A wheeling Milky Way or dancing aurora borealis inspires awe and broadens perspective when viewed across the chronological scales time-lapse videos afford. The trouble is it takes a lot of time to construct these videos. But in the smartphone age, the power of collected photographs enables a more collaborative method.
Researchers from Google and the University of Washington, US, describe a new approach they call time-lapse mining. Their technical paper will be featured at the Association for Computing Machinery SIGGRAPH 2015 conference.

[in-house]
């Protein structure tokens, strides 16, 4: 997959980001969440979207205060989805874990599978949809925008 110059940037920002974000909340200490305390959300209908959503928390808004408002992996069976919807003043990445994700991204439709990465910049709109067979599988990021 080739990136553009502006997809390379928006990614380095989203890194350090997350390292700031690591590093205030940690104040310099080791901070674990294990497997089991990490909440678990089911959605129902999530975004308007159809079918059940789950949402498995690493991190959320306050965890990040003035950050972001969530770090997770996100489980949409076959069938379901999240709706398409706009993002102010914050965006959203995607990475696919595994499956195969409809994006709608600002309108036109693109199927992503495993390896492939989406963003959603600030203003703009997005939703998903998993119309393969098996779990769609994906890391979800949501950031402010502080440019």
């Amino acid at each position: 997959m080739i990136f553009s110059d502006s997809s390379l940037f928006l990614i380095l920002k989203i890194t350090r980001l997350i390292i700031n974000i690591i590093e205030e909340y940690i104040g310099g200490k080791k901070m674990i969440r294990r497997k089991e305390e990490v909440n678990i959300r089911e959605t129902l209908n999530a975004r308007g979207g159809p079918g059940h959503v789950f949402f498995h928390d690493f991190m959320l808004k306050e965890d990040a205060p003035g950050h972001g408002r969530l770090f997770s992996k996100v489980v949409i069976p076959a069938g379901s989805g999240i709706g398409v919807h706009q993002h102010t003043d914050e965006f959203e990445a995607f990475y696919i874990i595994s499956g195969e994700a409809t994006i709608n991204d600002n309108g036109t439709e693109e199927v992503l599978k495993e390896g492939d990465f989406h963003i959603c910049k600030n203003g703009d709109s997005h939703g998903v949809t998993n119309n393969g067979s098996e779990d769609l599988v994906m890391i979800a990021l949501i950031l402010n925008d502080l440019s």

They began by downloading 86 million photos from community collections, and then clustered them according to landmarks and popular viewpoints. Next, they sorted the distributed images by date and warped them to a common viewpoint. With this technique, they have been able to create over 10,000 time-lapse videos of the most popular places in the world.
These videos ultimately show us our world in a new way. The life of plants becomes apparent; seasonal rhythms emerge. Geological changes previously invisible to the naked eye - shifting sandbars, disappearing lakes, eroding rock faces - come into focus with time-lapse mining.
See for yourself: